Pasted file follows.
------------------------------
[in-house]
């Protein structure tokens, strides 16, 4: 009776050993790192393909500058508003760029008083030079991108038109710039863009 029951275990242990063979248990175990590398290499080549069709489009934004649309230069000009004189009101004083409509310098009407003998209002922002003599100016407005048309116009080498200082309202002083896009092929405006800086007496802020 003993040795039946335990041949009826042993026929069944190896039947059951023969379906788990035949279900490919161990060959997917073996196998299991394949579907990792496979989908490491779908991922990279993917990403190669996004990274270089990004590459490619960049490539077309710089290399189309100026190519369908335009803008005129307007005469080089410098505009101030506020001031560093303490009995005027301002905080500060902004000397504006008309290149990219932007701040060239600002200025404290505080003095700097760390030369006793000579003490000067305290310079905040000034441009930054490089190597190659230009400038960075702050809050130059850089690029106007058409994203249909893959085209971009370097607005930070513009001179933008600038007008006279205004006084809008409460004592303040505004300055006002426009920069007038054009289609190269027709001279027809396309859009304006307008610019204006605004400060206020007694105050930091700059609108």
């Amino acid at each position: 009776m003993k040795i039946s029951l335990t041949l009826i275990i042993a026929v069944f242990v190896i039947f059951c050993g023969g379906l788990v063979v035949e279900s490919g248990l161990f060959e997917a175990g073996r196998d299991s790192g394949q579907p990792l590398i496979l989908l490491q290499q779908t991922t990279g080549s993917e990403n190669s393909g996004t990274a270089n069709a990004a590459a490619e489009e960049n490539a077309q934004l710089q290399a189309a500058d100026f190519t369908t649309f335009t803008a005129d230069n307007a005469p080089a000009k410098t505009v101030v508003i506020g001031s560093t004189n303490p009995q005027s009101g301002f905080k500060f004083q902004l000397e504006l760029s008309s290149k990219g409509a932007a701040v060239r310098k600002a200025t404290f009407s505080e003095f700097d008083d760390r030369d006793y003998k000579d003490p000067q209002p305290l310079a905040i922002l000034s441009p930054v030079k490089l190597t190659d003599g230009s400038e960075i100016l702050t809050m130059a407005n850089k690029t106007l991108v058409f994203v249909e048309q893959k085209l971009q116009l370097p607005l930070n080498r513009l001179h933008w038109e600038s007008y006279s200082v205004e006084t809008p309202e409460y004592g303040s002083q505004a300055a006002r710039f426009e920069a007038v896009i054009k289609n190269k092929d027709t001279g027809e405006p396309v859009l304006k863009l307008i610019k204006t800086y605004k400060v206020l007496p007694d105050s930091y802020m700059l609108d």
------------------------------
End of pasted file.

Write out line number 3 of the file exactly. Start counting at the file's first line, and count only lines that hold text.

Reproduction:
């Amino acid at each position: 009776m003993k040795i039946s029951l335990t041949l009826i275990i042993a026929v069944f242990v190896i039947f059951c050993g023969g379906l788990v063979v035949e279900s490919g248990l161990f060959e997917a175990g073996r196998d299991s790192g394949q579907p990792l590398i496979l989908l490491q290499q779908t991922t990279g080549s993917e990403n190669s393909g996004t990274a270089n069709a990004a590459a490619e489009e960049n490539a077309q934004l710089q290399a189309a500058d100026f190519t369908t649309f335009t803008a005129d230069n307007a005469p080089a000009k410098t505009v101030v508003i506020g001031s560093t004189n303490p009995q005027s009101g301002f905080k500060f004083q902004l000397e504006l760029s008309s290149k990219g409509a932007a701040v060239r310098k600002a200025t404290f009407s505080e003095f700097d008083d760390r030369d006793y003998k000579d003490p000067q209002p305290l310079a905040i922002l000034s441009p930054v030079k490089l190597t190659d003599g230009s400038e960075i100016l702050t809050m130059a407005n850089k690029t106007l991108v058409f994203v249909e048309q893959k085209l971009q116009l370097p607005l930070n080498r513009l001179h933008w038109e600038s007008y006279s200082v205004e006084t809008p309202e409460y004592g303040s002083q505004a300055a006002r710039f426009e920069a007038v896009i054009k289609n190269k092929d027709t001279g027809e405006p396309v859009l304006k863009l307008i610019k204006t800086y605004k400060v206020l007496p007694d105050s930091y802020m700059l609108d």